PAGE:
April 28th, 2010

JT’s Rustic bread with three preferments

Landbrot mit 3 Vorteigen (1) MC posted last week the portrait of the Baker John Tredgold , one of nine Bakers of the Bread Bakers Guild Team USA 2010. They train at the moment for the North American Louis Lesaffre Cup which takes place in Las Vegas in September.

And he gave MC the recipe of the bread that won him a spot in the Team, including a excelsheet with the formula in Bakers percent. The bread sounds great (of course it do. It is a winner recipe). It contains three different preferments: Poolish, biga and sourdough. I love breads with different preferments because they give so much flavour to the bread. So I knew instantly that I had to try this recipe.

JT uses malted wheat flour type 85 (85 mg minerals per 10g flour) and all purpose flour. I only have excess to wheat flour type 550 (55 mg minerals) and type 1050 (105mg minerals), so I sat down with the excel sheet of the formula and start calculating. At the end I came down with a mixing ratio of type 1050 and 550 that should yield a similar dough as mixing type 85 and all purpose flour.

When mixing the dough I realized that the dough was very soft even before the second water addition. So I skip the second water addition and set the remaining 100g Water aside. At the end I had a hydration of only 66% but the dough felt like 75%. I do not know why the flour was not so thirsty this weekend. Maybe it was due to the warm weather? But the gluten structure was fine and the dough developed enough strength when folded three times during fermentation.

When writing the recipe down I forget to include malt in the formula. The dough rose nicely without but the next time I would like to test the recipe with 1% malt added.

At the end I get very delicious breads. I can understand that MCs grandchildren wolfed this bread down. I think our breads will not survive long either.

Before we finish all bread I sent this recipe to Susan’s weekly Yeastspotting.

JT’s Rustic bread with three preferments

yields 6 breads of 550g each

BigaLandbrot mit 3 Vorteigen (2)

  • 125g flour Type 1050
  • 85g flour Type 550
  • 125g water
  • 0,5g fresh yeast
  • 0,4g Salt (a very small pinch)

 Poolish

  • 210g flour Type 550
  • 230g water
  • 0,5g fresh yeast Hefe
  • 0,4g Salt (a very small pinch)

Sourdough

  • 250g flour Type 1050
  • 170g flour Type 550
  • 230g water
  • 210g firm sourdough starter (60% Hydration)

 Teig

  • 460g flour Type 1050
  • 700g flour Type 550
  • 750 g water (thats about 100g less then calculated)
  • 10g fresh yeast
  • 45g Salt
  • whole Poolish
  • whole Biga
  • whole sourdough

Mix Biga, Poolish and sourdough and ferment for 10 to 12 hours at 25°C.

The next morning:  Mix all ingredients for the dough at low speed for  2 min. Let the dough rest for 30 min (autolysis).Then knead the dough for about 2 min at low speed, then 4 min on high speed. Turn the dough on the counter and fold it. Now place the dough in a good oiled container.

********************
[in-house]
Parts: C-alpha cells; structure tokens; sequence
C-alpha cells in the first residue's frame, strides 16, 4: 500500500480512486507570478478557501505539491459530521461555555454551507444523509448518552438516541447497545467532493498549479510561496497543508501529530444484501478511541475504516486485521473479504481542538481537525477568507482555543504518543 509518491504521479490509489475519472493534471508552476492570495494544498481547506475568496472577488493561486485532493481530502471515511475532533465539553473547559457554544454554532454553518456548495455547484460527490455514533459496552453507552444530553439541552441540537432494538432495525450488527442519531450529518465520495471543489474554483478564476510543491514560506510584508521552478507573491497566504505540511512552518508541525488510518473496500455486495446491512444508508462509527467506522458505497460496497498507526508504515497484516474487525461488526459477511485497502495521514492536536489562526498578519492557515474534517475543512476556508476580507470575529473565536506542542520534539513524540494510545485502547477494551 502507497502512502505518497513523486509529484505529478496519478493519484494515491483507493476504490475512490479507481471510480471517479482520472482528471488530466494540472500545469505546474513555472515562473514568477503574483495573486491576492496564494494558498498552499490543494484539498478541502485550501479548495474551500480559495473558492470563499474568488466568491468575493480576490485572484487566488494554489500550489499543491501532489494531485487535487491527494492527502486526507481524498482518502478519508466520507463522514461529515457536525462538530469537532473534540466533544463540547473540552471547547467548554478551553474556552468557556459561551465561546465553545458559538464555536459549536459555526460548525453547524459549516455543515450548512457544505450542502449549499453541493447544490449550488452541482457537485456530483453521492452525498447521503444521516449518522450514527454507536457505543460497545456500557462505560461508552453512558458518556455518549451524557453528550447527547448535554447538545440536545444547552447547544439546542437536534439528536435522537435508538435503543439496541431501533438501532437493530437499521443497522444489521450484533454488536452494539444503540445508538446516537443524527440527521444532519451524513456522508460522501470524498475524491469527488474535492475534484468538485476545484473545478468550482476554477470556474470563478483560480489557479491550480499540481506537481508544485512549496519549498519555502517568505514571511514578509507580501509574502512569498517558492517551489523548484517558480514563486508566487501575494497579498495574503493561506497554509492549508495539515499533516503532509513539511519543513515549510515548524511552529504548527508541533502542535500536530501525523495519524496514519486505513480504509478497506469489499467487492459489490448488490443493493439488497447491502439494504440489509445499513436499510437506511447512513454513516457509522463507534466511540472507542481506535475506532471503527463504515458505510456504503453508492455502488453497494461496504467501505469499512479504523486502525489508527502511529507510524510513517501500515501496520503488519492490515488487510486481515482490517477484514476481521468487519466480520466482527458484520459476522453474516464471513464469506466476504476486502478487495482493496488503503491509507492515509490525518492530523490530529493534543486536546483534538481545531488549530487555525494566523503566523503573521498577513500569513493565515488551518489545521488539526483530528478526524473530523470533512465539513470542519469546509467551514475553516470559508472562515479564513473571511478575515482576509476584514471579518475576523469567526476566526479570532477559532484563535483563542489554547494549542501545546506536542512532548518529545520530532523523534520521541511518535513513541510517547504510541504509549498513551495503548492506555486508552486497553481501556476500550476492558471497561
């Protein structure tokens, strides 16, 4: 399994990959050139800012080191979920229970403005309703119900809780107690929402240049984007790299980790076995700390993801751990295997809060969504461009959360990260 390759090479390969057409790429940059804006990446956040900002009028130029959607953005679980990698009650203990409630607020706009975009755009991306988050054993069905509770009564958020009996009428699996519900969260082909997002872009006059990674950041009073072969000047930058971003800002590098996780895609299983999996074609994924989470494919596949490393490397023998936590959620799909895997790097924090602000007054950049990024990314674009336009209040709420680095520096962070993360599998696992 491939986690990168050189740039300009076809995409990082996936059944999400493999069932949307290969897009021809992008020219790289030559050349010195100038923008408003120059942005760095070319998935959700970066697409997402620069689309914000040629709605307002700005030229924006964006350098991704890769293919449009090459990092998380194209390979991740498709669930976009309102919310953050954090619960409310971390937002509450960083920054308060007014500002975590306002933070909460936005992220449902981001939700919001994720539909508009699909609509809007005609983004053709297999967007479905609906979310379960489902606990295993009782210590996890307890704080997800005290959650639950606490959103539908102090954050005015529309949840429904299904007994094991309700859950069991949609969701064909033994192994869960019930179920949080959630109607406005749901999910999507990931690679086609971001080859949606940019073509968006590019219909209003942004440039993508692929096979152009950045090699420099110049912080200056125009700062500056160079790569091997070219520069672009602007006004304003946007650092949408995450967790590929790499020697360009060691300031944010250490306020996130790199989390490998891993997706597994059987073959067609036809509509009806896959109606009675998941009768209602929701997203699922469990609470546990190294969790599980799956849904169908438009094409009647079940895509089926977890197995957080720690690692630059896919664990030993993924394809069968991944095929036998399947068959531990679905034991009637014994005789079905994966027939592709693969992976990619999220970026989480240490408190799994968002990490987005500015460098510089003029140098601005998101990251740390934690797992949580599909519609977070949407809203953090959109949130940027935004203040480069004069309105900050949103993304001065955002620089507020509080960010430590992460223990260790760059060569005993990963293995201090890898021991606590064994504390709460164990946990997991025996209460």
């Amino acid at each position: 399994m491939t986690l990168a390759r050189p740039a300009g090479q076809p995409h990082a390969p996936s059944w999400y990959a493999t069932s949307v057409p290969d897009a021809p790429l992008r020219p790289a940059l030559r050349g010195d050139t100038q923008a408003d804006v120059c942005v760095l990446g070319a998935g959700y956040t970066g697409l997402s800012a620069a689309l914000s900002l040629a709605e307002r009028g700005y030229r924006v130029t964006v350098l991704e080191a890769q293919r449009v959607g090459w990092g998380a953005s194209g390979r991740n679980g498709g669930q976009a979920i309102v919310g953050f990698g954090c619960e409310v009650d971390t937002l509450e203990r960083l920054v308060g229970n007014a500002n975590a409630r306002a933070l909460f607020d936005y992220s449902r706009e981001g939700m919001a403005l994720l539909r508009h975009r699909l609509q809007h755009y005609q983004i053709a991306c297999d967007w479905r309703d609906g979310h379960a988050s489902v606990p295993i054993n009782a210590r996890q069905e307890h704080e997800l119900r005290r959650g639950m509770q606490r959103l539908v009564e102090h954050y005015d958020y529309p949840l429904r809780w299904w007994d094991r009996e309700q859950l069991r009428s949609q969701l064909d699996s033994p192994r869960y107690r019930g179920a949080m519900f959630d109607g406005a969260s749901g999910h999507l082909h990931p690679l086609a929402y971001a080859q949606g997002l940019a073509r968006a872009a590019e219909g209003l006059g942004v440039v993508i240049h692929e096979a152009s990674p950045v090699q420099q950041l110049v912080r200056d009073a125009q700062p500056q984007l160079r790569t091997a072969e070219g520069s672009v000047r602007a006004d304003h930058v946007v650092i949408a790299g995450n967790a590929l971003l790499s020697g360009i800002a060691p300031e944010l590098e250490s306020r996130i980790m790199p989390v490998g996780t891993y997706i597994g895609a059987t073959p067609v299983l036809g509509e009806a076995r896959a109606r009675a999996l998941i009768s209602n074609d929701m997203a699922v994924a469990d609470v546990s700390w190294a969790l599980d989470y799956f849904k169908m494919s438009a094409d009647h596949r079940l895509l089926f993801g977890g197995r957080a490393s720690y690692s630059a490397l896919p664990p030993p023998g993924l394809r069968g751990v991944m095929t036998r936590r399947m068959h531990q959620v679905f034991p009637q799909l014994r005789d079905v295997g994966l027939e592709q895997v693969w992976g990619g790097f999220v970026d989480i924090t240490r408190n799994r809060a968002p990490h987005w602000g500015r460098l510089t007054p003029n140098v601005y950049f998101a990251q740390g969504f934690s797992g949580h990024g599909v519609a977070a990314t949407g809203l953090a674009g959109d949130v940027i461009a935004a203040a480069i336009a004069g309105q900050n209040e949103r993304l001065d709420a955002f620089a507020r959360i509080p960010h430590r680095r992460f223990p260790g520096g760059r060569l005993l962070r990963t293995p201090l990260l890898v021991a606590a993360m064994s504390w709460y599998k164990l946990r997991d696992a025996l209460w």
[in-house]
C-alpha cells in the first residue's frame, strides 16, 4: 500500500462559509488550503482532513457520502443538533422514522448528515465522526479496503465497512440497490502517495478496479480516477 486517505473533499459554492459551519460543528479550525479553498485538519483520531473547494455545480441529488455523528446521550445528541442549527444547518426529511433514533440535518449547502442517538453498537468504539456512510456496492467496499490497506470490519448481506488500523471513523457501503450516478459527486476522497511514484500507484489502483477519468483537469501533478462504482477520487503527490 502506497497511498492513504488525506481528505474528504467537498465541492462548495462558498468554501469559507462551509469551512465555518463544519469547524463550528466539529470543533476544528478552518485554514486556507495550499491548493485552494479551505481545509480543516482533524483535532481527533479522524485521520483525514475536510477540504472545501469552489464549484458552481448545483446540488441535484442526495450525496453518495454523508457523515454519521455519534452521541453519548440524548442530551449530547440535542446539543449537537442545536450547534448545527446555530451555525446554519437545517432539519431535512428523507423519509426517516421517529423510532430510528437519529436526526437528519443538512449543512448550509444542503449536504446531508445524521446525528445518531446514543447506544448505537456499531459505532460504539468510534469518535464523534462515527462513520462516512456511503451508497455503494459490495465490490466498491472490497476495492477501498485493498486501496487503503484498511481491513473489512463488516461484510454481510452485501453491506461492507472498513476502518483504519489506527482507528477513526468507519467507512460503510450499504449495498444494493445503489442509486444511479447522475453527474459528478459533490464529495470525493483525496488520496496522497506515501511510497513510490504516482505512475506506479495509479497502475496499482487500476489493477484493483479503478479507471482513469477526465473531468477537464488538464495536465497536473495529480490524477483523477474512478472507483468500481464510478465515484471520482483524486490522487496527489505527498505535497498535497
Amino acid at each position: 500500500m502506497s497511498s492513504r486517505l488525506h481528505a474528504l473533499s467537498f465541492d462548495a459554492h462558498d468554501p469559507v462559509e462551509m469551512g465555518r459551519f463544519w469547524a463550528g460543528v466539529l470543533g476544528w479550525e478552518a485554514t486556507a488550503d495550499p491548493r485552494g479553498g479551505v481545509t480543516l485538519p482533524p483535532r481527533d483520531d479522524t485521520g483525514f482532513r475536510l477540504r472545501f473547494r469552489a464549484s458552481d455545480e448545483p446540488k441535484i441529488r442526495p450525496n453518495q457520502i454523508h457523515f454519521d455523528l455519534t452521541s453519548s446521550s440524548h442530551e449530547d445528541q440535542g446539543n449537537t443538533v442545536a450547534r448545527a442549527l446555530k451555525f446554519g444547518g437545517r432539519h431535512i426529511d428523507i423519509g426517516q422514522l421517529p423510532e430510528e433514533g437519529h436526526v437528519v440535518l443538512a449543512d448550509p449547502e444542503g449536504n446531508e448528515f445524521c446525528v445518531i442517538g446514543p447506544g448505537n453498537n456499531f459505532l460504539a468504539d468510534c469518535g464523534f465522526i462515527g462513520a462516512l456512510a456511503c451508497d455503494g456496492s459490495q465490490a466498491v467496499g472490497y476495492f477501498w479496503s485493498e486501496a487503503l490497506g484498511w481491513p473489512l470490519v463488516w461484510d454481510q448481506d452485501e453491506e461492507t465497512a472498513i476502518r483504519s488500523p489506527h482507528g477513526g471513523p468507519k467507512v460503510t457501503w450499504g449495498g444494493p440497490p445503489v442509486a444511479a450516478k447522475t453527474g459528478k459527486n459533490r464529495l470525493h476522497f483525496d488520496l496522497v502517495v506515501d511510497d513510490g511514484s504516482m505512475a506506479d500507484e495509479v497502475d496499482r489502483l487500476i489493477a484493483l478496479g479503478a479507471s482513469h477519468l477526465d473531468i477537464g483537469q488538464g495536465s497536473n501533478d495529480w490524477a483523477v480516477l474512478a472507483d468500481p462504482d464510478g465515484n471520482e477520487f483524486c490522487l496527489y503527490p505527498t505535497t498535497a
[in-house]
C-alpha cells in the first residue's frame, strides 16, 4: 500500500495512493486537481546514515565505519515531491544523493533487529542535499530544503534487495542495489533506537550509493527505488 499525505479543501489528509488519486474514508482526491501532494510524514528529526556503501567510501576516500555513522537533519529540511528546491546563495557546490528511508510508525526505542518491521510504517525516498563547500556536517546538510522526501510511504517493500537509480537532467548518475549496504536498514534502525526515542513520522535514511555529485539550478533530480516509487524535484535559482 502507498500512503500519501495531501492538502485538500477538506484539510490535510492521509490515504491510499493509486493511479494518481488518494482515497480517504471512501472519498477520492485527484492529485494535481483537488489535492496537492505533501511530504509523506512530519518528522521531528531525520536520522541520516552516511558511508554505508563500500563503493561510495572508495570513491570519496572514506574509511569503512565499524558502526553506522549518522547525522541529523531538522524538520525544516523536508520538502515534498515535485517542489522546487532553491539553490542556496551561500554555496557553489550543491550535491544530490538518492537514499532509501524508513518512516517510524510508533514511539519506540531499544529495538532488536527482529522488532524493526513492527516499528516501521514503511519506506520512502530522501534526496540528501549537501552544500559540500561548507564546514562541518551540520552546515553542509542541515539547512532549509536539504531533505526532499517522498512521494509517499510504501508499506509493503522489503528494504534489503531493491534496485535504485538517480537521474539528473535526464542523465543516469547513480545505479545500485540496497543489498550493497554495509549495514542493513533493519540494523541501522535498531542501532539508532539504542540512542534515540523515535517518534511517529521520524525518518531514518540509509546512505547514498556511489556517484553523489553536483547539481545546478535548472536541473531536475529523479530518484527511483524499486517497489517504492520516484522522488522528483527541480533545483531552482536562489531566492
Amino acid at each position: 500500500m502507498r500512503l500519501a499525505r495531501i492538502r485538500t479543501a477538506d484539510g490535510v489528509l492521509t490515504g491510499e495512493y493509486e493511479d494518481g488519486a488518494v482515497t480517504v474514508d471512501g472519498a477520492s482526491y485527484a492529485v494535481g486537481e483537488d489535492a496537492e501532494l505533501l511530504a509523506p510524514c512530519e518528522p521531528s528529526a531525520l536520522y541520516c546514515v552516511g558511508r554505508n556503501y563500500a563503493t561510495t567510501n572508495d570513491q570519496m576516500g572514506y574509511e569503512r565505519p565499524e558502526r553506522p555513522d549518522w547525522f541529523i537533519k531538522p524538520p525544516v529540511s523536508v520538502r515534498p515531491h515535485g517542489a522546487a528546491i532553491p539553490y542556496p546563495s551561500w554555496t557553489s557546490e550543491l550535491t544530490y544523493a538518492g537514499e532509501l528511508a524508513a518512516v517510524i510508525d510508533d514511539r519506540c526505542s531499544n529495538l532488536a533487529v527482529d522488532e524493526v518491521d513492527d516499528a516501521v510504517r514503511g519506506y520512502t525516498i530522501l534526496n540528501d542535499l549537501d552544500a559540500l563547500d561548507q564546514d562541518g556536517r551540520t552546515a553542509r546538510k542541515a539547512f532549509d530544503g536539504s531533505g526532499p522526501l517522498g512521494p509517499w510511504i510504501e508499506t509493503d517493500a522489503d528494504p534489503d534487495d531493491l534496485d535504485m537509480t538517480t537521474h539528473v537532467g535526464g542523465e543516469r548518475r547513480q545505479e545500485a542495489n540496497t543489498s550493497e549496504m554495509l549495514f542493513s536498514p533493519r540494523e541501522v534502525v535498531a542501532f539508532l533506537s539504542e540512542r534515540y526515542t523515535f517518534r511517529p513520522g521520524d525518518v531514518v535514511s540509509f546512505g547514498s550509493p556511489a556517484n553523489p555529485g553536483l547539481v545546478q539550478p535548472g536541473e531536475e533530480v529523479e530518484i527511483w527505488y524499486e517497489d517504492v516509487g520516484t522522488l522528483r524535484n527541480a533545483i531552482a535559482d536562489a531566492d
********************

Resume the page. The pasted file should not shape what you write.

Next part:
Ferment for 1,5 hours. Fold the dough two times during this time (after 20 min and 40 min).

Divide the dough into 550g pieces and preshape to cylinders. Rest for 20 min.

Form batards and place them on couches.

Proof for 1,5 hour.

In the meantime heat the baking stone at 250°C.

Bake the breads for 35 min with steam.

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14 thoughts on JT’s Rustic bread with three preferments

  1. Chaosqueen April 30th, 2010

    Brote mit mehreren Vorteigen mag ich auch besonders gerne, das Aroma ist unübertrefflich. Mein letzes Brot hatte zwei Vorteige und ein Quellstück.

    Da ein ruhiges und einkaufsfreies Wochenende bevorsteht (ich muss gleich noch los) und ich alle Zutaten da habe, werde ich Dein Brot backen.

    Ich freue mich schon auf’s Anschneiden.

    Reply
  2. MC April 30th, 2010

    I am so glad the formula worked for you as well. This bread is indeed hard to beat, aroma-wise!

    Reply
  3. Stefanie May 1st, 2010

    @Chaosqueen: Einkaufen war gestern wirklich anstrengend, aber dafür steht uns ja jetzt ein schönes Wochenende ins Haus. Das Brot kann man übrigens auch gut im Stück einfrieren und bei Bedarf aufbacken.
    @MC: The formula is great! Thanks for the recipe!
    @Mimi: Thank you1

    Reply
  4. Stefan May 4th, 2010

    WOW, Dein Brot sieht toll aus und scheint schön fluffig aufgegangen zu sein. Ein Rezept mit drei unterschiedlichen Vorteigen habe ich noch niegebacken. Werde es ganz oben auf die Nachbackliste setzen.

    Reply
  5. Chaosqueen May 4th, 2010

    Ich habe das Brot am Sonntagabend gebacken und bin absolut begeistert.
    Das Aroma ist wunderbar und Kruste und Krume gefallen mir ebenfalls ausgezeichnet.

    Reply
  6. Stefanie May 6th, 2010

    @Stefan: Danke schön. Viel Erfolg beim Nachbacken, es ist nicht so kompliziert, wie es klingt.
    @Chaosqueen: Das freut mich :-D

    Reply
  7. Pingback: Gebacken: Landbrot mit dreierlei Vorteig nach John Tredgold « Plötzblog

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  9. Pingback: Landbrot mit dreierlei Vorteig nach John Tredgold – Plötzblog

    1. Stefanie January 13th, 2011

      @billig kochen: Den Teig kann man bestimmt mit dem Automaten kneten, danach würde ich aber nach Rezept verfahren, den Teig in eine Schüssel umfüllen, regelmässig falten und die Brote im Ofen backen.

      Reply
  10. Pingback: Hefe und mehr » Blog Archive » Engelskirchener Landbrot

  11. Pingback: Aroma-Brot | Hefe und mehr

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